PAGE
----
Modems 54 and 56 can utilize a variety of protocols to transmit and receive upstream and downstream signals. Modems 54 and 56 could additionally utilize a auxiliary channel within a control frequency band for transmitting control information between modems 54 and 56. Modems 54 and 56 can also utilize various error protocol, such as, Read-Solomon coding, multidimensional Trellis coding, or other protocols, to gain higher immunity to noise and other phone line impairments. Trellis coding is a method of forward error correction where each signal element is assigned a coded binary value representing the element's phase and amplitude. The coding allows the receiving modem to determine, based on the value of the receiving signal, whether or not a given signal element is received in error.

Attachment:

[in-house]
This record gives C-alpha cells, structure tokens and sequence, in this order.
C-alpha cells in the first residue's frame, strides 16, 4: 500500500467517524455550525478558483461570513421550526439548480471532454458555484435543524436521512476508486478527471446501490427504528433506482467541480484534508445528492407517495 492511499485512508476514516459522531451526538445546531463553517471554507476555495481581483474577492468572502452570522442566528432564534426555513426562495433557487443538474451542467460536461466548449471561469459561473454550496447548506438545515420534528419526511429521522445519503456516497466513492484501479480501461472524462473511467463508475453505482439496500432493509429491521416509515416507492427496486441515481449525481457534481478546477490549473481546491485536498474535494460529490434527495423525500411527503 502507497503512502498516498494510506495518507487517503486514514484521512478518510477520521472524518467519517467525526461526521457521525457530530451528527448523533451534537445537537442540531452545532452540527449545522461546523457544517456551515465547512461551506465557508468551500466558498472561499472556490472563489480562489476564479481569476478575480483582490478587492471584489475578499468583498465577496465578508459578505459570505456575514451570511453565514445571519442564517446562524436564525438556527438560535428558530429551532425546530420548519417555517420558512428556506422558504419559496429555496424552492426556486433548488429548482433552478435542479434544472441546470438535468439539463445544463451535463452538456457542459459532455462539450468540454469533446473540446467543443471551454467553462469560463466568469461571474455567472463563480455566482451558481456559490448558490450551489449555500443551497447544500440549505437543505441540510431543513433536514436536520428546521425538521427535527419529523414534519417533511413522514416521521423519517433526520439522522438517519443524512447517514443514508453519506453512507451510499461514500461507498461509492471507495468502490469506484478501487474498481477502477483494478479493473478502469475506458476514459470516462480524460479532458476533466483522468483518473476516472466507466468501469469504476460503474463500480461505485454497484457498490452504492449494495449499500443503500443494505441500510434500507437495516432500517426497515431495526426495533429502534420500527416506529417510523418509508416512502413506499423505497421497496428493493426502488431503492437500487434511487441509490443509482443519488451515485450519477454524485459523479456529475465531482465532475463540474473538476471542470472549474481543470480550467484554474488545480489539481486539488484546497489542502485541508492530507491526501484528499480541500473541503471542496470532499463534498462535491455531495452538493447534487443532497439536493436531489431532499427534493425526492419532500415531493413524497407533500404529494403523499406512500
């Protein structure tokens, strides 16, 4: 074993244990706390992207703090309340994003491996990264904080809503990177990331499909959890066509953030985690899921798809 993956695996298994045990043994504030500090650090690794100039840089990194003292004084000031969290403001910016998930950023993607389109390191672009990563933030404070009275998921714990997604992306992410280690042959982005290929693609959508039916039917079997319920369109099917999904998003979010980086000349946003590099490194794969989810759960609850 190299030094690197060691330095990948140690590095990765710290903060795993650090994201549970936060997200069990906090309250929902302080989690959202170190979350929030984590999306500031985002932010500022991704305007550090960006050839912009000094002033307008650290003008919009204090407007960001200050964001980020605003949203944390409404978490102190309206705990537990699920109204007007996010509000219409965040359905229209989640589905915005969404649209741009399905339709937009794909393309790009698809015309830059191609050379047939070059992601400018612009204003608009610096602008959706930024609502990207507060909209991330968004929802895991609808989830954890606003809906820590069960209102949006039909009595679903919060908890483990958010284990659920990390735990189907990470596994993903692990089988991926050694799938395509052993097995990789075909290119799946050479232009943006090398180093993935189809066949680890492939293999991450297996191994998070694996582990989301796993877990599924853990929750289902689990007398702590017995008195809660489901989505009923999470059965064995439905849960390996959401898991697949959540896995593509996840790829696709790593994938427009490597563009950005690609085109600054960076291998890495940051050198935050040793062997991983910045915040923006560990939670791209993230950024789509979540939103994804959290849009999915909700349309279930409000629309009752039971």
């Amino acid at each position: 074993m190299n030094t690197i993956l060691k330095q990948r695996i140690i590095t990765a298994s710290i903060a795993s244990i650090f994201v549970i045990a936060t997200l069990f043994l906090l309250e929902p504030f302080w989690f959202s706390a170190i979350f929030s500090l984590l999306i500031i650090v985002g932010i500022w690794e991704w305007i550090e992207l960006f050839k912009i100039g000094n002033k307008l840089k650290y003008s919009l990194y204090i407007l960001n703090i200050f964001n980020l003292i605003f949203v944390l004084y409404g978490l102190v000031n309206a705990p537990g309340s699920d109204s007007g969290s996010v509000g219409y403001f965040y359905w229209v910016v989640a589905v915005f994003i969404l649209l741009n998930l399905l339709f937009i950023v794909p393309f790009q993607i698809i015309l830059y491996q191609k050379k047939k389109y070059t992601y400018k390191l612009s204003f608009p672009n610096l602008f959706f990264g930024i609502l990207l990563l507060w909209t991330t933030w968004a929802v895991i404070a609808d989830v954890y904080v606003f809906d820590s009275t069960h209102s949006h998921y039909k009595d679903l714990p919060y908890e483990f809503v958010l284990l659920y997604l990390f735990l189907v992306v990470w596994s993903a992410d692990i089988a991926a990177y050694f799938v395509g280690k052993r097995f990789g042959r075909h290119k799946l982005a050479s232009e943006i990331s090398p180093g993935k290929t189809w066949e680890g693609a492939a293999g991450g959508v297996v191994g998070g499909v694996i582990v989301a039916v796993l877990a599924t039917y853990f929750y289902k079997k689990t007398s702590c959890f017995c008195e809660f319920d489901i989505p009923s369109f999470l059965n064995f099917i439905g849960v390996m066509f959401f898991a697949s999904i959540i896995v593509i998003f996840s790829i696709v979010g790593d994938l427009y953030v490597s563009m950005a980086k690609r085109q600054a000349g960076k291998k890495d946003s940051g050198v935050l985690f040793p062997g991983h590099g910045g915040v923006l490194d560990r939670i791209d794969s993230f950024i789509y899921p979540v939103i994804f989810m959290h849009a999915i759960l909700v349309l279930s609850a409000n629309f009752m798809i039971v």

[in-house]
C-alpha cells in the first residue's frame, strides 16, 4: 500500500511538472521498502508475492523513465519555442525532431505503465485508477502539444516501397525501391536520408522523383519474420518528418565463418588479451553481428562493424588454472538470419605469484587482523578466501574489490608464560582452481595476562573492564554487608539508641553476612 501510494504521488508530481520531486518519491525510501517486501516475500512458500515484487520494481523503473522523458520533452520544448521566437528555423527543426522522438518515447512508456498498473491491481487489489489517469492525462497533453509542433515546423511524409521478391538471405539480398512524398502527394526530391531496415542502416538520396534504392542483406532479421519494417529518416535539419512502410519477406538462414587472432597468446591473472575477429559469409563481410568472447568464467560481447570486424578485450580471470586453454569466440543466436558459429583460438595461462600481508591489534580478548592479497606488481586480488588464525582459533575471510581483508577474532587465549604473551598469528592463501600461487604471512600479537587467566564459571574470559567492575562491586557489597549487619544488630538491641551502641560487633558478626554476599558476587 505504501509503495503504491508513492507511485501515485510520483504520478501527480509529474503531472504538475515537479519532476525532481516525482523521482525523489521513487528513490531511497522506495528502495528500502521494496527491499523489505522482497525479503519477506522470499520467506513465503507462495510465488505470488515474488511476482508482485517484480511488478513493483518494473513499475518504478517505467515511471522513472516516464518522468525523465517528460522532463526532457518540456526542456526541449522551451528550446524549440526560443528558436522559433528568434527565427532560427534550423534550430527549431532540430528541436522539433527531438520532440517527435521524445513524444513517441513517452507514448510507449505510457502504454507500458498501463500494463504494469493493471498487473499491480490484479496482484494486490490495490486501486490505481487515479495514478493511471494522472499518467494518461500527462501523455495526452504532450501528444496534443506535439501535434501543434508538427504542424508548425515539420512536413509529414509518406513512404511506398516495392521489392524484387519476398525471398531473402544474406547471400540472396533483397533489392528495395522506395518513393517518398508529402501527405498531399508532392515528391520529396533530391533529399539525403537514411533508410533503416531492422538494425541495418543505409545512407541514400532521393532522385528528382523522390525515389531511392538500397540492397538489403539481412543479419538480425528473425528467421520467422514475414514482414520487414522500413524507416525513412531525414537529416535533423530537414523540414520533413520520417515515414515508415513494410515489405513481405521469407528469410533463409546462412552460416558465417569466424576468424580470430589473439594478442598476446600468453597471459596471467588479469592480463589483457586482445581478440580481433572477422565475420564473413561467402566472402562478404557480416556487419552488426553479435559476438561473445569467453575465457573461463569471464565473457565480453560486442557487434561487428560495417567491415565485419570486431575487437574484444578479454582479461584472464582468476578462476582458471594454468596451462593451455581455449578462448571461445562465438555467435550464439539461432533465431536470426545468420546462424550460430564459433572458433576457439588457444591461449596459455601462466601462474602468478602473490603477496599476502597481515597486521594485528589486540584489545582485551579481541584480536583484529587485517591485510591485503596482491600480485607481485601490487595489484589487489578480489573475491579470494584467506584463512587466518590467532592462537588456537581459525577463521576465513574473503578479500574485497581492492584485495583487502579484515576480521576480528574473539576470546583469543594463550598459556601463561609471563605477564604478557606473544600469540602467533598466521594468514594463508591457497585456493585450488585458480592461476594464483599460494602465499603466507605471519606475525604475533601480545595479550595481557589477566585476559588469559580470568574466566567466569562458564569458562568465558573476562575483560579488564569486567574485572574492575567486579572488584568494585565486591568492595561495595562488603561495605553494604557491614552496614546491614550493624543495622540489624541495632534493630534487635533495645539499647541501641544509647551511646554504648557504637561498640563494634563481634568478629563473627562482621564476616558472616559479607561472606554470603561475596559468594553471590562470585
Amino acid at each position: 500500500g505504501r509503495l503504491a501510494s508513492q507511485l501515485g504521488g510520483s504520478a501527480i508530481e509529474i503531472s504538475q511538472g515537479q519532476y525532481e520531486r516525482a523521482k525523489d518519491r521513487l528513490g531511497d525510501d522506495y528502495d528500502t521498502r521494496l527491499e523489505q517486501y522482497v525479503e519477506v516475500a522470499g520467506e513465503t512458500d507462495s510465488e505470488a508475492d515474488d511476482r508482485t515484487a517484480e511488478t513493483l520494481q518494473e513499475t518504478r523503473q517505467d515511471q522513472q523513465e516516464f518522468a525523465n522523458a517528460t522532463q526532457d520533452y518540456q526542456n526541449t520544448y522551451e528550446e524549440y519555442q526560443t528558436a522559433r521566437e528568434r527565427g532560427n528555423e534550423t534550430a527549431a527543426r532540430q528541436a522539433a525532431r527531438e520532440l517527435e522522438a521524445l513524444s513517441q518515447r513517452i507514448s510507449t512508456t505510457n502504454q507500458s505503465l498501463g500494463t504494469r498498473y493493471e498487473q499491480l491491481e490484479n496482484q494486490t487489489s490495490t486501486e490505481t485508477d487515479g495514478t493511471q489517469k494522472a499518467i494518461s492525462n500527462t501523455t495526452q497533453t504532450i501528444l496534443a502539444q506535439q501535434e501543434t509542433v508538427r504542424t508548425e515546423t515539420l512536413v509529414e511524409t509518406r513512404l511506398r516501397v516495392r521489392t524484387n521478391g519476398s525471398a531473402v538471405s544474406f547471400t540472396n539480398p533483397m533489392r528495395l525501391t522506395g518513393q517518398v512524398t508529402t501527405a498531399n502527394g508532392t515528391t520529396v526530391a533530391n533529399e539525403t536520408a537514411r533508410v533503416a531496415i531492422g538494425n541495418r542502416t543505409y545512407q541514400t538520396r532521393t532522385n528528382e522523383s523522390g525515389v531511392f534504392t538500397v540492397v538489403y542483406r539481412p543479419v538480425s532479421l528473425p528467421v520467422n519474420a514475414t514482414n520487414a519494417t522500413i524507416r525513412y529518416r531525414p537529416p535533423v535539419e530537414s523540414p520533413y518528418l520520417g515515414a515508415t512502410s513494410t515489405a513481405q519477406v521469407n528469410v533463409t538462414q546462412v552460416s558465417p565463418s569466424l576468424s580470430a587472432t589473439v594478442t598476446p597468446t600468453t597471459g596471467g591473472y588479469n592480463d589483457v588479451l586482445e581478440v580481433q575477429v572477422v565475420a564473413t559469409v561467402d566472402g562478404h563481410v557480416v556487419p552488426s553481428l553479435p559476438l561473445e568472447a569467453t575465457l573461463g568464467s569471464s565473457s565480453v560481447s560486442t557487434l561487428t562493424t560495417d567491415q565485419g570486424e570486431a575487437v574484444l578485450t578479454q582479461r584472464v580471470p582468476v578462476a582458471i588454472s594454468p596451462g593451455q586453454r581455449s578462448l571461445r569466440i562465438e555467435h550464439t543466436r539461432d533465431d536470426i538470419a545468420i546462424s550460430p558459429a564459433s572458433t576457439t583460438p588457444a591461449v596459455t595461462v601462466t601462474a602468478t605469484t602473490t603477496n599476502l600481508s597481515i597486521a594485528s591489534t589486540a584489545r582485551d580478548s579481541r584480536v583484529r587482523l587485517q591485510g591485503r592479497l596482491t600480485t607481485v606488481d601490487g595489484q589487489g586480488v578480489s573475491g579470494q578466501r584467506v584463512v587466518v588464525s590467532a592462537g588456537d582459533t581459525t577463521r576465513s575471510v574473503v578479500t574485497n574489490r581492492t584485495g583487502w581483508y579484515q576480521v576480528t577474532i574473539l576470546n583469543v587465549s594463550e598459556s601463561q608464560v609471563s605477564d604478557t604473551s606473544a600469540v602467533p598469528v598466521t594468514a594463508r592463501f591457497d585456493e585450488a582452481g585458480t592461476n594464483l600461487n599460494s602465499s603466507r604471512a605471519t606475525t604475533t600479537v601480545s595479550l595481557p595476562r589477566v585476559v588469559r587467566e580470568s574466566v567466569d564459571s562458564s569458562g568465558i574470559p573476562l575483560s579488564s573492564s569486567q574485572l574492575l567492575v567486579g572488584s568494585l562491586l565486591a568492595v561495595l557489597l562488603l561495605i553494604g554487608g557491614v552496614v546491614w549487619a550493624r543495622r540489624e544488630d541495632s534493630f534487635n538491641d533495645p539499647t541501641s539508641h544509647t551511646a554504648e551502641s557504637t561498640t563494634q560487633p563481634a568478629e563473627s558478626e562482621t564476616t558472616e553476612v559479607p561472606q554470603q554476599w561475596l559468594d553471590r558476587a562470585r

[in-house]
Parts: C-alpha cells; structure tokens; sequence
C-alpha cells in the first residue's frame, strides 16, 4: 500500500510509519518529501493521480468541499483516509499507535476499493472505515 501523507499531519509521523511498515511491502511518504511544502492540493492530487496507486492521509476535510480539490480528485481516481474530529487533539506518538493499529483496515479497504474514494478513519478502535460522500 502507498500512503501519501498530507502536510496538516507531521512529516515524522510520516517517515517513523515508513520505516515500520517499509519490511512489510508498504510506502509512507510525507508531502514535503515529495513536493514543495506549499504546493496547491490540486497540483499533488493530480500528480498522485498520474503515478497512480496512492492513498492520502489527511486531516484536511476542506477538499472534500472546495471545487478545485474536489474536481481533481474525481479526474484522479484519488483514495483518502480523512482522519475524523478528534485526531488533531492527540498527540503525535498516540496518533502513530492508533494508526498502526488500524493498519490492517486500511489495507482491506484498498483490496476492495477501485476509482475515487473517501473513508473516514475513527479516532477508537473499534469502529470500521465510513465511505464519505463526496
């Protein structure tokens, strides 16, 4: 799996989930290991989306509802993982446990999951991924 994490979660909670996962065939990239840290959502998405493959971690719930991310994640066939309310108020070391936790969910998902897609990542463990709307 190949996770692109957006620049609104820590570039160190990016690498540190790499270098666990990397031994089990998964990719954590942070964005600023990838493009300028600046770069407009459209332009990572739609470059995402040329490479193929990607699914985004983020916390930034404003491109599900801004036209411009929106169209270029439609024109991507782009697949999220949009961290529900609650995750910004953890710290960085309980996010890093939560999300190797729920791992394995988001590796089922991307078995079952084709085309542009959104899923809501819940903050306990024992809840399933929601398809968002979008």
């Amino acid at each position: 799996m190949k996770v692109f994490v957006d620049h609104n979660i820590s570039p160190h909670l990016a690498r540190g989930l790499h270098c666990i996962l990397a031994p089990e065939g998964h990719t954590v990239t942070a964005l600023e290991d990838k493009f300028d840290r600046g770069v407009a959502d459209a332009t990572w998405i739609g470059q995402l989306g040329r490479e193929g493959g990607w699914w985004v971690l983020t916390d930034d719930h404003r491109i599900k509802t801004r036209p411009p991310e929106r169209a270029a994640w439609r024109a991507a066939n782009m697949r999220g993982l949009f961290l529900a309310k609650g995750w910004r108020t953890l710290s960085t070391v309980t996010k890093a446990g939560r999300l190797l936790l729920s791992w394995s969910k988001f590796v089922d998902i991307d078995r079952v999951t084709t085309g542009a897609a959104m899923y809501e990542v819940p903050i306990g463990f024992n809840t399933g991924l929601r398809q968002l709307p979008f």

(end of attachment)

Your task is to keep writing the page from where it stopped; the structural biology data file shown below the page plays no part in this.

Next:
With reference to FIG. 3, modem 54 includes a high-pass filter 57 coupled between data terminal 55 which is coupled to subscriber line 52 and a control circuit 92. High-pass filter 57 preferably has a threshold frequency above 4 kHz and beneath the lowest band carrier edge for the DSL signals (e.g., 46 kHz) to prevent POTS signal from entering modem 54. Control circuit 92 includes a rapid retrain module or circuit 94, an error processor 96, a line characterization module or circuit 104, and an equalizer 98. Additionally, an automatic gain control circuit (AGC) 102 is disposed between high-pass filter 57 and equalizer 98.
Circuit 102 can be an analog circuit. Alternatively, circuit 102 can be a digital circuit located in control circuit 92 or a hybrid analog and digital circuit. Filter 57 can be a passive filter with a threshold frequency of 10 kHz.